The last year has been one of agony and heartache for many theatre-makers, but I wonder whether we may look back on this year and see how the pause it brought to theatre production also allowed for the space to dream and try new things. The test will be how we take what we have learned this year into the future. That will be particularly true of online experiments. How – and in what way – can and will they be incorporated into future practice? What will they mean for access and inclusivity.
The RSC was thinking along this way with Dream. It's a collaboration with Manchester International Festival and Marshmallow Laser Feast, funded by Audiences of the Future, that uses real-time motion-capture technology to create a strange, slightly sinister midsummer forest, where you are led a merry dance by Puck and where Cobweb is a giant eye in a spider's web. Dream can be accessed for free via the RSC website until Saturday, or you can pay more for a ticket that allows you to be more interactive. To be honest, the interactivity is pretty minimal.
But listen, this is not a show, it’s an experiment and it’s always interesting to get a glimpse of experiments, particularly one exploring the boundaries between theatre and gaming, between the on and offline worlds. The audience interaction will surely take time to grow. In the longer term, the idea is that the Dream experiment will have applications that are not just about audiences accessing the work through screens but also being physically present.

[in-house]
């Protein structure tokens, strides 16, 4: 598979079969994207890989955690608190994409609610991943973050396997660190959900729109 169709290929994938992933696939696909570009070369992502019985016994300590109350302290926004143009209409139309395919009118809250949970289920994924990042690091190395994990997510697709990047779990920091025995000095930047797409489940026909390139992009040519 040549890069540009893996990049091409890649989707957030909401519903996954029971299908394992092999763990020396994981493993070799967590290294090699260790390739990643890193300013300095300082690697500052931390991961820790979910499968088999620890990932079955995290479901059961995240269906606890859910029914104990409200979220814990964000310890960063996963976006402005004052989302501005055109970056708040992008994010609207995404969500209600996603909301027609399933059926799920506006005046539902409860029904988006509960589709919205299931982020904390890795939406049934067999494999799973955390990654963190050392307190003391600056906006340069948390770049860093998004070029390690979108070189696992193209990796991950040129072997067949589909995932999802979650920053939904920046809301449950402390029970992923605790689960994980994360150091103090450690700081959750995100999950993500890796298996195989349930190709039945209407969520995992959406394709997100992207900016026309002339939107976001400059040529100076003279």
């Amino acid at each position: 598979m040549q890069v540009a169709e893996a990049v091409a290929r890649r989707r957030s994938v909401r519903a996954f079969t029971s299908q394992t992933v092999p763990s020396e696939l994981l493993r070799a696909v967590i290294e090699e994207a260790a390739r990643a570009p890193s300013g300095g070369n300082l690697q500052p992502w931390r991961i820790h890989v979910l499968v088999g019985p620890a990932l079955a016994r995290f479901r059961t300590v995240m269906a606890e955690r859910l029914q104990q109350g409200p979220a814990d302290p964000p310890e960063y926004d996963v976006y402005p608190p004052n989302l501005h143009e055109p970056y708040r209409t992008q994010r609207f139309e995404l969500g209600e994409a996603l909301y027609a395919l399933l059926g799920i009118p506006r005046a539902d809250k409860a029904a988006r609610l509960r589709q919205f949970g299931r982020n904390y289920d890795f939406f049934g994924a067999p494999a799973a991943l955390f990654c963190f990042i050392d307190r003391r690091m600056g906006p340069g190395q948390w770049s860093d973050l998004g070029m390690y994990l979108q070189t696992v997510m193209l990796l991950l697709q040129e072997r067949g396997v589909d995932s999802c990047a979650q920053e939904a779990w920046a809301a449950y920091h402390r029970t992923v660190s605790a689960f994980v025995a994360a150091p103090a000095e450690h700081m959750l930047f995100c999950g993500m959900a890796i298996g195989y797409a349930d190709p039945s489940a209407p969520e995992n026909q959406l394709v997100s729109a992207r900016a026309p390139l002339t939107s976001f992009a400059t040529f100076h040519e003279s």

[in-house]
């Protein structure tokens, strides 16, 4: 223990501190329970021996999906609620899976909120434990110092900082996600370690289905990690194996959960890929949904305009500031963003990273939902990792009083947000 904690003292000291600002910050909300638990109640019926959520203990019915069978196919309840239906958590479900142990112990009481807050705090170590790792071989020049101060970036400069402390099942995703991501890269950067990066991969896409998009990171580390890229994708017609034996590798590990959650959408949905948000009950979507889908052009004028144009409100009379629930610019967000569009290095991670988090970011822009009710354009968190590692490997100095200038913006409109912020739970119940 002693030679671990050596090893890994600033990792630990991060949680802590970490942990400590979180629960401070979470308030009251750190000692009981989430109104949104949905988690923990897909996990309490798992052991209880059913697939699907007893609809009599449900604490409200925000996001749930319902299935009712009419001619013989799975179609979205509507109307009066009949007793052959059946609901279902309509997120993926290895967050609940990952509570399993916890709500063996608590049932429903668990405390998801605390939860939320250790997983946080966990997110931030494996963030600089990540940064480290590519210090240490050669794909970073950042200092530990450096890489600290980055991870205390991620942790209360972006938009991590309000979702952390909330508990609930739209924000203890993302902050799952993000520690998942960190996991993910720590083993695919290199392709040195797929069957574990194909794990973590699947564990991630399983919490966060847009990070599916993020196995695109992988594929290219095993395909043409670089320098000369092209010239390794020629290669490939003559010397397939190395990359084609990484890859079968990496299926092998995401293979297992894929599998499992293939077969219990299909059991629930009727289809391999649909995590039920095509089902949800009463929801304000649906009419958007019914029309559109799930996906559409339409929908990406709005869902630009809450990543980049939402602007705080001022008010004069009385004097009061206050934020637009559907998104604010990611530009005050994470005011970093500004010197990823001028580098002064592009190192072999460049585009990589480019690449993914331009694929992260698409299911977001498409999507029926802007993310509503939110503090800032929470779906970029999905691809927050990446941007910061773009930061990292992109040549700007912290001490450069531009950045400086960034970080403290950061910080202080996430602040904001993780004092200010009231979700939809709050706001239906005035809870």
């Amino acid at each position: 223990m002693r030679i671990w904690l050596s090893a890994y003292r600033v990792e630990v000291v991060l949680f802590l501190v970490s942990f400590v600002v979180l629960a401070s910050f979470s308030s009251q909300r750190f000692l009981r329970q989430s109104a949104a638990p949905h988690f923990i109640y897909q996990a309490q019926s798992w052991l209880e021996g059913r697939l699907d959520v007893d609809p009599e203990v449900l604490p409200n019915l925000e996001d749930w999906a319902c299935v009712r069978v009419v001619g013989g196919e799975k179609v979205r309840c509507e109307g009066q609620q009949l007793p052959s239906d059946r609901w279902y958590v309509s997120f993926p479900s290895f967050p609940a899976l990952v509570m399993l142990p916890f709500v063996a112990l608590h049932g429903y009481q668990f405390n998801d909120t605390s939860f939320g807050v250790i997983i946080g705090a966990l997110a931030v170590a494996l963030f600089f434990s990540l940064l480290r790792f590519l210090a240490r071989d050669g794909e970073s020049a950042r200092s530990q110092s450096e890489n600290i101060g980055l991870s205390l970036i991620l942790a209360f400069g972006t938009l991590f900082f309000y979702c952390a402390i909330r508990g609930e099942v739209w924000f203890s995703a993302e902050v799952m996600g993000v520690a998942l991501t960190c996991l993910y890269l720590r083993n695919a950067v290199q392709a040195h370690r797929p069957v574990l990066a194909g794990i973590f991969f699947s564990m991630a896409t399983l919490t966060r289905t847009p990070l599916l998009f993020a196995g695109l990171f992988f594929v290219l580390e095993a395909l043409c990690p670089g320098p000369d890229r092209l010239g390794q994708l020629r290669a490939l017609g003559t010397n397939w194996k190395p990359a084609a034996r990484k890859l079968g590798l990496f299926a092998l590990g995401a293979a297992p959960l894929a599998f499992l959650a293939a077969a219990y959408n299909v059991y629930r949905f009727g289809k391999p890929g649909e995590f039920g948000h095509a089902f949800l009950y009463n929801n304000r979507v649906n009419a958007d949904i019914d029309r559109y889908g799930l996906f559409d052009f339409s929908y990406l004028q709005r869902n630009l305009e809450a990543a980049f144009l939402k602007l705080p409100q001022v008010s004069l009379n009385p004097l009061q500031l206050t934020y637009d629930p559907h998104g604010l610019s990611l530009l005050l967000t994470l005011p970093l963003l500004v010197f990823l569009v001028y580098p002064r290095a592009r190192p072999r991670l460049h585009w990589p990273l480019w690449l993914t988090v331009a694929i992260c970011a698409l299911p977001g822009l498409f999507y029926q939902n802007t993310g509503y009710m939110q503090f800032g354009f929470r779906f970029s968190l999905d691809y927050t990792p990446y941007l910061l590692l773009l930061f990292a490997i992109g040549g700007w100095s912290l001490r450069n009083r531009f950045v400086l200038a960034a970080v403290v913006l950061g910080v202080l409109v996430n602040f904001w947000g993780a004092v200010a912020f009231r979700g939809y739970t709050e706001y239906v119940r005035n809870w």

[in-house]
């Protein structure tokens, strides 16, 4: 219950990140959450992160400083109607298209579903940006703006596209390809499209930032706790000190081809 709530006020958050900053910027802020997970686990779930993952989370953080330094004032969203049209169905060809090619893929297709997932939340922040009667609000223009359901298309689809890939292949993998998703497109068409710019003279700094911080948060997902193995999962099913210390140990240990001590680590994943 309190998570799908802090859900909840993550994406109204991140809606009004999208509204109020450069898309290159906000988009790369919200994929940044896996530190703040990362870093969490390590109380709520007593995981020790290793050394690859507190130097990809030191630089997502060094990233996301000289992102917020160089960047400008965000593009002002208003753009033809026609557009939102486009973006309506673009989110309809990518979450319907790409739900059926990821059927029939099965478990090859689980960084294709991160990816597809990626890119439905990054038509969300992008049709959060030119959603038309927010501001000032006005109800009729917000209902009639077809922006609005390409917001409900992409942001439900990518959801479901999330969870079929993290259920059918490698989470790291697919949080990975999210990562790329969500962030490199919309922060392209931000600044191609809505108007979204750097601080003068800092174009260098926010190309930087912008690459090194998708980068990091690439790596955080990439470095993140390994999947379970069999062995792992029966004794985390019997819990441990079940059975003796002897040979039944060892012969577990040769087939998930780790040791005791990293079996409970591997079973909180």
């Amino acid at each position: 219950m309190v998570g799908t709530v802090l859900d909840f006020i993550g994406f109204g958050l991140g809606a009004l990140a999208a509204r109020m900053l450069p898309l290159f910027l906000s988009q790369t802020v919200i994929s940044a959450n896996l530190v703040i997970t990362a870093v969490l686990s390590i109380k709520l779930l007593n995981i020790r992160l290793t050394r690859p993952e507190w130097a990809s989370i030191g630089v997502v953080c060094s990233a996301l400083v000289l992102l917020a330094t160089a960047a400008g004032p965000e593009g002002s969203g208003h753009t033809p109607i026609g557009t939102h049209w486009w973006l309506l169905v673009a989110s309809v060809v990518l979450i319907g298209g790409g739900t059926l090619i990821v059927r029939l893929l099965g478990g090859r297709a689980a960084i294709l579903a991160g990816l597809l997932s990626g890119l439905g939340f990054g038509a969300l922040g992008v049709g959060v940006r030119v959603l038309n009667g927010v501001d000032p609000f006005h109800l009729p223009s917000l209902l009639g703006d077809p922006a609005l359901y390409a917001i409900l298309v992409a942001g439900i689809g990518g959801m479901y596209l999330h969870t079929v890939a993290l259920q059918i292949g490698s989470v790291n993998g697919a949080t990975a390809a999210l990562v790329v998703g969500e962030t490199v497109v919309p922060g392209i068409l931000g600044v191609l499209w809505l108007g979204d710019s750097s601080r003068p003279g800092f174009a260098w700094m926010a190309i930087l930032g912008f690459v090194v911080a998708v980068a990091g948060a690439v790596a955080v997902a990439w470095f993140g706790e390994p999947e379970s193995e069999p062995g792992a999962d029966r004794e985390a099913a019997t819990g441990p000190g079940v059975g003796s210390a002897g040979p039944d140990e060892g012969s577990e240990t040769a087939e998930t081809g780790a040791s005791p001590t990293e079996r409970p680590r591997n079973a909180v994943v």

Moth and Puck. Image by Paul Mumford.
As the RSC’s Sarah Ellis says, it’s “a yes and model, not an either or model.” That’s something that's true of all the online experiments currently being undertaken by theatre-makers, and I’m all in favour of it, just as I am in seeing theatres working with different partners and collaborators including universities and the tech sector.
The aim has been to explore how technology can be used to make experiences that will have appeal to both digital natives and those with less digital literacy (like me). When I joined a performance there were more than 6,000 people watching, and of the 20,000 who attended the first three public performances, apparently 25% were first time RSC attendees.
As theatres start to open up, they are going to need new audiences and non-traditional audiences. After all, as the success of shows such as Riptide’s The Lucky Ones proves, there is a huge untapped audience of people who aren’t generally theatregoers but who may be intrigued by theatre offerings as long as they don’t expect them to sit in a building in the dark.
Dream uses the technology that supports games such as Fortnite, and while it may have a strangeness for those of us more familiar with actors than avatars, its possibilities are obvious. It’s well worth logging onto the RSC website to catch a glimpse of the future. Or rather, one of theatre’s many, many different futures.
Cover image by Stuart Martin.